The film stimulated the foggy morning with 3D visualization technique, it portrayed the building and surrounding landscape covered in the mist with low contrast and low saturation tone, which provides people an artistic conception of traditional Chinese ink painting.

    In addition, the traditional means of artistic expression resonated with the ancient Chinese Philosophy where the creative idea was generated.

    As the creator of the awarding-winning film, Dans Digital, founded in 2003, is mainly engaged in film production work within advertising, animation and visual effects field. Dans Digital has won 112 awards in total in international competitions, including 1 Best Of Show and 16 Gold Awards.

    Some of the honors

    Dans Digital takes a leading position within the industry of China in 3D animation, visual effects and post-production, and has mastered the advanced technologies proficiently including photographing and 3D synthesis, pilotless aircraft photographing, computer simulation and performance of fluid and rigid-body dynamics, particle system and computer cluster rendering, etc.

    Some of the award-winning works

    No matter in architectural style, artistic style or creative ideas, Dans Digital has never stopped the pursuit of innovation. Dans Digital started building growth animation technique and traditional Chinese realistic painting animation style within the industry, and has created many works which were regarded as milestones of the industry.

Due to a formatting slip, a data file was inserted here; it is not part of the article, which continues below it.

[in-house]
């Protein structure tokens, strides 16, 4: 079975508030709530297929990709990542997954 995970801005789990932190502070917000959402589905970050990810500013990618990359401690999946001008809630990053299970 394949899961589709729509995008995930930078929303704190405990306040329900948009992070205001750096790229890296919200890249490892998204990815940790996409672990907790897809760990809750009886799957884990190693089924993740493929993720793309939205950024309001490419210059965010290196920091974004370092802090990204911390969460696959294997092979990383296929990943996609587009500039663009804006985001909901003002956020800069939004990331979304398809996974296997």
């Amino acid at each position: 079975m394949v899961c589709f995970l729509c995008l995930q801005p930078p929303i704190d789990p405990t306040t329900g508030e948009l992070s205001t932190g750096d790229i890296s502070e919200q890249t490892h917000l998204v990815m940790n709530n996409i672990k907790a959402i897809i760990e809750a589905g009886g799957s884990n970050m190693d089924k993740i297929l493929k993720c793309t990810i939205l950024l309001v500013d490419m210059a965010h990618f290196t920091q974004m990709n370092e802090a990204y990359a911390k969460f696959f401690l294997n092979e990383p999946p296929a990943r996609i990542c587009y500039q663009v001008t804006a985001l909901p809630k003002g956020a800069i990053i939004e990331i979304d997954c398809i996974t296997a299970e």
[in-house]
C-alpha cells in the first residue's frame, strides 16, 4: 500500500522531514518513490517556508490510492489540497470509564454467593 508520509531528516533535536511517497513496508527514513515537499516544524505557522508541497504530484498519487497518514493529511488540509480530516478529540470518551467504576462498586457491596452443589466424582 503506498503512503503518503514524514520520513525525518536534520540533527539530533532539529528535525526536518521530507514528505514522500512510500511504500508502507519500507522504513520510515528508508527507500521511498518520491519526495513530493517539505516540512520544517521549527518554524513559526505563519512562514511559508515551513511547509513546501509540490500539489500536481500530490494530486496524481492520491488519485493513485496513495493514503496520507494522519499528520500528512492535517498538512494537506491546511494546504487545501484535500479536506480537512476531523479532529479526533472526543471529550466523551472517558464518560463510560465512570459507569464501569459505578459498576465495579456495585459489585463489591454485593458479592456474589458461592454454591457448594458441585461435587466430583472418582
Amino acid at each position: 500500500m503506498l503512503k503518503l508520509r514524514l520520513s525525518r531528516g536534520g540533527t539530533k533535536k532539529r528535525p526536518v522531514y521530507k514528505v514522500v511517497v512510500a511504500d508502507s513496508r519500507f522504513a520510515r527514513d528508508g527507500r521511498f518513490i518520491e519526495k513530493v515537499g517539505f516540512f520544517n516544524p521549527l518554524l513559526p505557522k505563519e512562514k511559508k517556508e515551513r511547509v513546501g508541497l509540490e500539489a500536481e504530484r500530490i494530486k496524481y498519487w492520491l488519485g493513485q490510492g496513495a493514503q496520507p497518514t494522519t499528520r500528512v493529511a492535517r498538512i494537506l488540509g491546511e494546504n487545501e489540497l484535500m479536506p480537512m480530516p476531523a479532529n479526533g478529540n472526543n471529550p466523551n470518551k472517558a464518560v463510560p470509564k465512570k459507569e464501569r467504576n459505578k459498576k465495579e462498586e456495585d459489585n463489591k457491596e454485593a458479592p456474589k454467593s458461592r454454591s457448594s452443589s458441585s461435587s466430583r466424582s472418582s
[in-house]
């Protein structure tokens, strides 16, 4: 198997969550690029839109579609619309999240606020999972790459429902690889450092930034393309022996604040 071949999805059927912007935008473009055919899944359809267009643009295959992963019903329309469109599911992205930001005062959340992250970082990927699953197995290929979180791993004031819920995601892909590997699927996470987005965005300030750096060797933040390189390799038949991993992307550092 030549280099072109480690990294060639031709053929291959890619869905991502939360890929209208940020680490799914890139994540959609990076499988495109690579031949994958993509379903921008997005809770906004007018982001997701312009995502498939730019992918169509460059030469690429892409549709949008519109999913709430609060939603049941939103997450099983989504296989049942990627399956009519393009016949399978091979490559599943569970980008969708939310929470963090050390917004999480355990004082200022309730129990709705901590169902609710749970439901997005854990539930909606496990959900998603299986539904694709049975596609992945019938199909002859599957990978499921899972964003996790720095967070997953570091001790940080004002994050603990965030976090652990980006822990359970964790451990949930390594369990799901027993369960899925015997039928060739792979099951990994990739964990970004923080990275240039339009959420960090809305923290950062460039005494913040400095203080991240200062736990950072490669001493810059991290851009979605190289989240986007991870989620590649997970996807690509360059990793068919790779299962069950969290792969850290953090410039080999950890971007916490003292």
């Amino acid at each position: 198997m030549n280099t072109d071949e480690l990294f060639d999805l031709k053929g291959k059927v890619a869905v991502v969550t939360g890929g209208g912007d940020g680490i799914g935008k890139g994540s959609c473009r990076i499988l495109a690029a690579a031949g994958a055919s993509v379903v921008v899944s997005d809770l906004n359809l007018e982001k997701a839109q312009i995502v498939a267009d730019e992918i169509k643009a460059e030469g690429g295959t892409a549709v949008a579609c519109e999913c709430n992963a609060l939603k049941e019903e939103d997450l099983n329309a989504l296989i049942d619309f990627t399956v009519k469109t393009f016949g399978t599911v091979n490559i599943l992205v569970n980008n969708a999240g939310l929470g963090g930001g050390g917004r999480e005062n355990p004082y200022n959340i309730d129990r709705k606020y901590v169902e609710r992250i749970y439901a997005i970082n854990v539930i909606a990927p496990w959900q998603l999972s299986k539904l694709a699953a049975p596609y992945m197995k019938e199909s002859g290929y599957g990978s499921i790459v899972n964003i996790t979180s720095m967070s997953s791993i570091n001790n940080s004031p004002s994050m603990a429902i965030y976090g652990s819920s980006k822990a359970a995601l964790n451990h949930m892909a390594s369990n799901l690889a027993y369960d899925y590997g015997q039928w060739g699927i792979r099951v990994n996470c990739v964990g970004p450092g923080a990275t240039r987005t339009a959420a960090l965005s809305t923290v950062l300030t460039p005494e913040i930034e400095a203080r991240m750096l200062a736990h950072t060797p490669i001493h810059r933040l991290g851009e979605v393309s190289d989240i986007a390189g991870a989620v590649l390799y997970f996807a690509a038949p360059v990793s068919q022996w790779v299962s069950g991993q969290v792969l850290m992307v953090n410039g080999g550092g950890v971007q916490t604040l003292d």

An excellent leader is indispensable to an excellent team. The Founder and Director of Dans Digital, Mr. Bohong Deng, one of the jury for the“CLIO AWARDS” from 2015 to 2017, has created more than 100 excellent works within 16 years since he founded Dans Digital.

    He initiated the creative architectural growth animation and traditional Chinese realistic painting performance practices. His works were made outstanding contributions to the development of the industry.

    Mr. Bohong Deng was honored as 3DS MAX MASTER in 2009

    Here’s the interview between Dans Digital and Fox Renderfarm.

    Fox Renderfarm: Why did you select this artwork to participate in the competition? Which part of the film do you like the most?

    Dans Digital: Actually, we submitted three films. But the judges did not turn their noses up at the other two. I think all excellent films should be outstanding as a whole. I’m satisfied that our award-winning film completely integrates our client’s business purpose with artistic feeling.

    Fox Renderfarm: What’s the inspiration for this amazing film?

    Dans Digital: The inspiration comes from two lines of a poem from a famous Chinese poet Lu You living in over 900 years ago. The two lines are “铅华洗尽,珠玑不御”, which mean remove all makeups and jewelry, get back to basics. More precisely, it means “Remove all gorgeous colors and celebrated labels in life, get back to simplicity and peacefulness.” Therefore, the film is presented in lighter colors. I try to use the state of life described in the poem in architecture, life and films.